So, Does Charcoal Go Bad?

Odds are you’ve used charcoal at one point or another in your lifetime. Popular amongst grillers and preppers for high-heat cooking over a fire pit, charcoal has been used as a source of heat for as long as anyone can remember.

charcoal in a bag

No, 100% pure lump charcoal will not go bad as long as you’re able to keep it away from moisture. If your charcoal is low quality or has additives, then the shelf life may be shortened based on storage factors.

Of course, the infinite shelf life of charcoal is subject to many factors, mainly environmental, that can cause it to degrade.

Whether you’re using charcoal briquettes or pure charcoal, ensuring you properly store it will maximize the quality and shelf life.

What is Charcoal?

Charcoal is a man-made byproduct of burning wood, primarily hardwoods until they are lumps of unburned carbon.

The process of making charcoal involves heating the wood without any oxygen present.

Charcoal has been made for centuries using a fire pit and mud to partially combust wood.

Naturally, the process is called charring and effectively removes any water or impurities while leaving the carbon behind.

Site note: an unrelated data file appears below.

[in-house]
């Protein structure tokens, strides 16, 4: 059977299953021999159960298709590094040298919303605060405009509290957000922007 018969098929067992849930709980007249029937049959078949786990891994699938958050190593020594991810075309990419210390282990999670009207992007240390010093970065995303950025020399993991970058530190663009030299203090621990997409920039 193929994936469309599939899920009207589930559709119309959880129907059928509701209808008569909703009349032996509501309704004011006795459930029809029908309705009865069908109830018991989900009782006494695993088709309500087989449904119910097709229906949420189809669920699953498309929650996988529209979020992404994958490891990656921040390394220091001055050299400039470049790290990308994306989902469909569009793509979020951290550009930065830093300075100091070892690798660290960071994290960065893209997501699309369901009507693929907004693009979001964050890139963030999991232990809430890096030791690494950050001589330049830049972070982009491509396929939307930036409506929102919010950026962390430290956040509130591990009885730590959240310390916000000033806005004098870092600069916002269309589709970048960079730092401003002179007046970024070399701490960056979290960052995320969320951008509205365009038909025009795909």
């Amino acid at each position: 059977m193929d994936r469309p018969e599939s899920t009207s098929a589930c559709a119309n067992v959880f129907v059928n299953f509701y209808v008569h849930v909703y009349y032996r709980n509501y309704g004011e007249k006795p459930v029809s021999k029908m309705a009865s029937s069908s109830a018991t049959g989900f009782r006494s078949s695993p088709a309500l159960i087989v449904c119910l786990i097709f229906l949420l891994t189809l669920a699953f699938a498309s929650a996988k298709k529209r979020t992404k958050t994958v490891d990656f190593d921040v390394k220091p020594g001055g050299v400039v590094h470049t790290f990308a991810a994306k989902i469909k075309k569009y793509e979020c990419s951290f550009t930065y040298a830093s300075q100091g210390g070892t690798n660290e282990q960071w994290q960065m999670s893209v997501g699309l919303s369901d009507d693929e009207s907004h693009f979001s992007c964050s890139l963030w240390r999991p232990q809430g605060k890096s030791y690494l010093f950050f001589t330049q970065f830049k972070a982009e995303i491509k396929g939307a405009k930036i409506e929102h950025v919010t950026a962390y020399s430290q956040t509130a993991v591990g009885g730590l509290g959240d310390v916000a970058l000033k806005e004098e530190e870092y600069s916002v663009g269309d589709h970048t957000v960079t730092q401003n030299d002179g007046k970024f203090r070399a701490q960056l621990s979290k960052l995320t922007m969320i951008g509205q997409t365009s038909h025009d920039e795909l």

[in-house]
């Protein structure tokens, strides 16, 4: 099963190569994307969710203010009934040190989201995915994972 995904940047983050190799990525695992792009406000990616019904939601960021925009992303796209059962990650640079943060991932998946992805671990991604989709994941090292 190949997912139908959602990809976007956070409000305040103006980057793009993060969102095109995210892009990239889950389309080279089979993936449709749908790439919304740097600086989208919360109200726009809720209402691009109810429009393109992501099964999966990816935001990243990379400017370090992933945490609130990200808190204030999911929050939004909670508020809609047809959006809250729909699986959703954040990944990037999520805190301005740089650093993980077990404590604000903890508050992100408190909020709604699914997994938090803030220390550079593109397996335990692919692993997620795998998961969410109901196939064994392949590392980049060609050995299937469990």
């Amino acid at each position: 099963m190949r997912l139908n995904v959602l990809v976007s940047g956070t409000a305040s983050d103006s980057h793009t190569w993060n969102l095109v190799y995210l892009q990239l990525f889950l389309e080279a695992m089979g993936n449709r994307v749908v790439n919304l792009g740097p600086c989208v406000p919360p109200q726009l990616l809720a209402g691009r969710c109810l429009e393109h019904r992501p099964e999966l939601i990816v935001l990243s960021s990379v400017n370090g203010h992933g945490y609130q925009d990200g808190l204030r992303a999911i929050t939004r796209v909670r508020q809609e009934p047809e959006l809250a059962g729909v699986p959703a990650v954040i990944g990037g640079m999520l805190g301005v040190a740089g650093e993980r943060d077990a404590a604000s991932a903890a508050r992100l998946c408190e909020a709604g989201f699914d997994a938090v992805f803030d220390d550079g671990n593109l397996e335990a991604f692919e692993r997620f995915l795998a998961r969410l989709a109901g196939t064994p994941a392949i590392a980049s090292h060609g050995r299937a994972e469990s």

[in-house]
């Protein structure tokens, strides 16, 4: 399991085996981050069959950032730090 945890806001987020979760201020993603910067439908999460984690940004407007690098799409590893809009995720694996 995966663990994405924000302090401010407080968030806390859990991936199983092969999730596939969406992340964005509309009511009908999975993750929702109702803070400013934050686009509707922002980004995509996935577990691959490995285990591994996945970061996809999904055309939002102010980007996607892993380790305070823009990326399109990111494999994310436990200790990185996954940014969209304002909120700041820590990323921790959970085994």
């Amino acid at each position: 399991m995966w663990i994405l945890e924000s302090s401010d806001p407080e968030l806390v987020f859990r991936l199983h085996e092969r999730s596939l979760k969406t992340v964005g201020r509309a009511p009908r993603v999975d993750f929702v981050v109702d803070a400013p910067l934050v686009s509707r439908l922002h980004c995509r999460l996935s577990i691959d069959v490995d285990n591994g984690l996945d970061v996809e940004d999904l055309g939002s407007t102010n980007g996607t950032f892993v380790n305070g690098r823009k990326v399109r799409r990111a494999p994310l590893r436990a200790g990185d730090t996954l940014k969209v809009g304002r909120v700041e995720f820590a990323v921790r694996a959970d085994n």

How Charcoal is Made

This product burns much hotter than regular wood and it does so cleanly as there are no impurities within.

Smelters use charcoal to get their fires hot enough to manipulate metals while grillers use it to cook up the perfect meals.

Do not confuse regular lump charcoal with briquettes as they aren’t the same thing.

Activated charcoal is another different product that is porous and used in a variety of medical applications.

Can Charcoal Go Bad?

Since charcoal is devoid of any moisture you can expect that any humidity or water will cause the effect to fail.

This can mean that it won’t light or it will smolder and not give off a lot of heat.

When determining how long the shelf life of charcoal is we need to look at a few factors surrounding it.